I read the book as part of a readalong organised by the publisher and really enjoyed the chats where I got to see the different things others noticed and the varied ways we can interpret the same book.

A beautifully written look at a fractured family and life in suburban America, I would recommend this novel and can’t wait to read more from the author in the future.

Rating: ✮✮✮✮

MEET THE AUTHOR:

Natasha Randall is a writer and translator, living in London. Her writing and critical work has appeared in the Times Literary Supplement, the Los Angeles Times Book Review, The Moscow Times, BookForum, The New York Times, Strad magazine, HALI magazine and on National Public Radio (USA). She is a contributing editor to the New York-based literary magazine A Public Space. Her debut novel Love Orange will be released by riverrun (Quercus, Hachette) in September 2020.

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Emma's Anticipated Treasures Support Debuts

Emma’s Anticipated Treasures: 21 Books In 2021 – The Debuts

Welcome to my second post of my most anticipated books of 2021. Today I’m sharing the twenty-one debut novels being released this year that I’m most excited about. Once again, this was a very difficult list to narrow down as there were many more I’m looking forward to and have on my tbr.

The Prophets by Robert Jones Jr

Published: January 5th, 2021
Publisher: Riverrun
Format: Hardcover, Kindle, Audio
Genre: Historical Fiction

SYNOPSIS:
In this blinding debut, Robert Jones Jr. blends the lyricism of Toni Morrison with the vivid prose of Zora Neale Hurston to characterise the forceful, enduring bond of love, and what happens when brutality threatens the purest form of serenity.

The Halifax plantation is known as Empty by the slaves who work it under the pitiless gaze of its overseers and its owner, Massa Paul. Two young enslaved men, Samuel and Isaiah dwell among the animals they keep in the barn, helping out in the fields when their day is done. But the barn is their haven, a space of radiance and love – away from the blistering sun and the cruelty of the toubabs – where they can be alone together.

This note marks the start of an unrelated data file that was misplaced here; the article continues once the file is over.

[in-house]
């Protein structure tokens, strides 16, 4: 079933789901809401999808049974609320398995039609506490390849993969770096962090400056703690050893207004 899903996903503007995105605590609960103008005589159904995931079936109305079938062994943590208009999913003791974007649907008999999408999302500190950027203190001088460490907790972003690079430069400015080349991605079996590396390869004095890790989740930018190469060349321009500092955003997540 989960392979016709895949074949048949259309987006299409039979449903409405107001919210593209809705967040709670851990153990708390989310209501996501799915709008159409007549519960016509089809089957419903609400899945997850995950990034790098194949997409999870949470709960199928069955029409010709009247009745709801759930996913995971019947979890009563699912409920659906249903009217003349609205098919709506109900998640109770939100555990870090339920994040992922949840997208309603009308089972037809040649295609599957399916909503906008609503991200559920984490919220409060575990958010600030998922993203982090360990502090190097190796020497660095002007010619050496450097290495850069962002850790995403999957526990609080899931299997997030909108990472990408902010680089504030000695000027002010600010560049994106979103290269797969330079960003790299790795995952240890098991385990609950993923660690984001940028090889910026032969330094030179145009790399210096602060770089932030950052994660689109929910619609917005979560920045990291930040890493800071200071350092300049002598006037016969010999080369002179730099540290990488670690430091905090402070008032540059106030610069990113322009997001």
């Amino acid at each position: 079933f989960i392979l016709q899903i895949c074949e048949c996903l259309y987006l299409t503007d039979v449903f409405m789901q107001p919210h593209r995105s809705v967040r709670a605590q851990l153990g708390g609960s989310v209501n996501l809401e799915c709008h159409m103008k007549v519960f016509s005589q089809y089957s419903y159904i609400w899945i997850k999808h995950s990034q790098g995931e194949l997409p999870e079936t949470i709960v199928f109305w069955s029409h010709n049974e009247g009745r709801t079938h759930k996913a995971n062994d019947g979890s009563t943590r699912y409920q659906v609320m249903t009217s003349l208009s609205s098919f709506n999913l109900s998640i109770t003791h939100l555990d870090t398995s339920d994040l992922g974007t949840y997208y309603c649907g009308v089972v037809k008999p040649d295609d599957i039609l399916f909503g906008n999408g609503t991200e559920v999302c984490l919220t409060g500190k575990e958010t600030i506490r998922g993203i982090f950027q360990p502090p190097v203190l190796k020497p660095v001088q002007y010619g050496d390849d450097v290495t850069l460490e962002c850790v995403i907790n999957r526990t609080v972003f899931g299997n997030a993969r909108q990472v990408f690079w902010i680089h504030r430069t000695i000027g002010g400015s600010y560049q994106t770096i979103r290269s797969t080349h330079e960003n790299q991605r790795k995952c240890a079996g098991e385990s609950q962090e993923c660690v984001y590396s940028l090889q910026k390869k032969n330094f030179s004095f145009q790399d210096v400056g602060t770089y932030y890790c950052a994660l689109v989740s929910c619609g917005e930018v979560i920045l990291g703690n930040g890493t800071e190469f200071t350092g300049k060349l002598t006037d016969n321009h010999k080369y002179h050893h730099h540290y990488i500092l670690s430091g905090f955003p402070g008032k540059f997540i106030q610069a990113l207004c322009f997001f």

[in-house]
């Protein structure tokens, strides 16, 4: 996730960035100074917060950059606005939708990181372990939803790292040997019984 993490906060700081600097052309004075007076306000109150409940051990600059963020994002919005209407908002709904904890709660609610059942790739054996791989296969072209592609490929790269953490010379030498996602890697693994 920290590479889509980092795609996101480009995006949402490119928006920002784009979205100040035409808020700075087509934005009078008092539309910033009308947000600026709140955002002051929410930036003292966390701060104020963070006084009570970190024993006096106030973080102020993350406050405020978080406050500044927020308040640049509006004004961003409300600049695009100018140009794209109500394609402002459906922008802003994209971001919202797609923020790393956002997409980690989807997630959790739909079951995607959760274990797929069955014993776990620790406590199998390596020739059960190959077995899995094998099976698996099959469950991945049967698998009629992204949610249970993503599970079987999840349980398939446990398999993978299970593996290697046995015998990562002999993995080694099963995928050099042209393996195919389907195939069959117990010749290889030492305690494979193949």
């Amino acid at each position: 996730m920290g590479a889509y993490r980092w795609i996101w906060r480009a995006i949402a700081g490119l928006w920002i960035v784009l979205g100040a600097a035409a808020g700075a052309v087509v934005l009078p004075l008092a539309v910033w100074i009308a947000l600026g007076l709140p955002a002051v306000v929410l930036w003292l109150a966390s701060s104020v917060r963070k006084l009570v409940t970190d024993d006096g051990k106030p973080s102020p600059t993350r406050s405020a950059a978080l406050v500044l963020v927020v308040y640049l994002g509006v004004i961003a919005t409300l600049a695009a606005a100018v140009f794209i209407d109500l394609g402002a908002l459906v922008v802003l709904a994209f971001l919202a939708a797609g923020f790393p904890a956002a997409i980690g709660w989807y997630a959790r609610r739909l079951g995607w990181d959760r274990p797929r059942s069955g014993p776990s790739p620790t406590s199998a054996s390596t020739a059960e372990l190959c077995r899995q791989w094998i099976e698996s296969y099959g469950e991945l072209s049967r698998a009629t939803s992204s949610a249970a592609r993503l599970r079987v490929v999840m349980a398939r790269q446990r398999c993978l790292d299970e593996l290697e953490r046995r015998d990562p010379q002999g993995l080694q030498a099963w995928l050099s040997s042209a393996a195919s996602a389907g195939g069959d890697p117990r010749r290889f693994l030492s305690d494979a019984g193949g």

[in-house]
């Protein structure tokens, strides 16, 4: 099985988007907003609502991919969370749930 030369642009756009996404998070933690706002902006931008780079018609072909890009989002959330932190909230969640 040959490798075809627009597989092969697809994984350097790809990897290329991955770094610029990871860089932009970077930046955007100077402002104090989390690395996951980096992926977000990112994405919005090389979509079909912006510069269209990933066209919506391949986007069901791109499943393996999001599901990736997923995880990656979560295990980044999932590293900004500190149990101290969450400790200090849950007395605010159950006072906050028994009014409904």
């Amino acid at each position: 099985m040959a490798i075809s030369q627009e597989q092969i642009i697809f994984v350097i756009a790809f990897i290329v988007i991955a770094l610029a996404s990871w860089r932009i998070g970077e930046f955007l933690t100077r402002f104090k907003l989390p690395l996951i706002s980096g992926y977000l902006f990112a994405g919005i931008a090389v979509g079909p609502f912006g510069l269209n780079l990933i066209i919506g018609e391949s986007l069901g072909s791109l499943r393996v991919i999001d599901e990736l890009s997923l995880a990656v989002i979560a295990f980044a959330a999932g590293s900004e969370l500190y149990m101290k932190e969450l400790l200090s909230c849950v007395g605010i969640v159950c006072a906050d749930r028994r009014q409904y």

But, Amos – a fellow slave – has begun to direct suspicion towards the two men and their refusal to bend. Their flickering glances, unspoken words and wilful intention, revealing a truth that threatens to rock the stability of the plantation. And preaching the words of Massa Paul’s gospel, he betrays them.

The culminating pages of The Prophets summon a choral voice of those who have suffered in silence, with blistering humanity, as the day of reckoning arrives at the Halifax plantation. Love, in all its permutations, is the discovery at the heart of Robert Jones Jr’s breathtaking debut, The Prophets.
Pre-order here.

The Smallest Man by Frances Quinn

Published: January 7th, 2021
Publisher: Simon and Schuster UK
Format: Hardcover, Kindle, Audio
Genre: Historical Fiction

SYNOPSIS:
‘I want you to remember something, Nat. You’re small on the outside. But inside you’re as big as everyone else. You show people that and you won’t go far wrong in life.’

My name is Nat Davy. Perhaps you’ve heard of me? There was a time when people up and down the land knew my name, though they only ever knew half the story.

The year of 1625, it was, when a single shilling changed my life. That shilling got me taken off to London, where they hid me in a pie, of all things, so I could be given as a gift to the new queen of England.

They called me the queen’s dwarf, but I was more than that. I was her friend, when she had no one else, and later on, when the people of England turned against their king, it was me who saved her life. When they turned the world upside down, I was there, right at the heart of it, and this is my story.

Inspired by a true story, and spanning two decades that changed England for ever, The Smallest Man is a heartwarming tale about being different, but not letting it hold you back. About being brave enough to take a chance, even if the odds aren’t good. And about how, when everything else is falling apart, true friendship holds people together.
Pre-order here.

The Push by Ashley Audrain

Published: January 7th, 2021
Publisher: Michael Joseph
Format: Hardcover, Kindle, Audio
Genre: Suspense, Thriller, Domestic Fiction

SYNOPSIS:
‘I will never forget her eyes in that moment – I couldn’t look away from them. But I knew what happened as soon as I heard it.

‘I think she pushed him,’ I said to you quietly. ‘I think she pushed him…’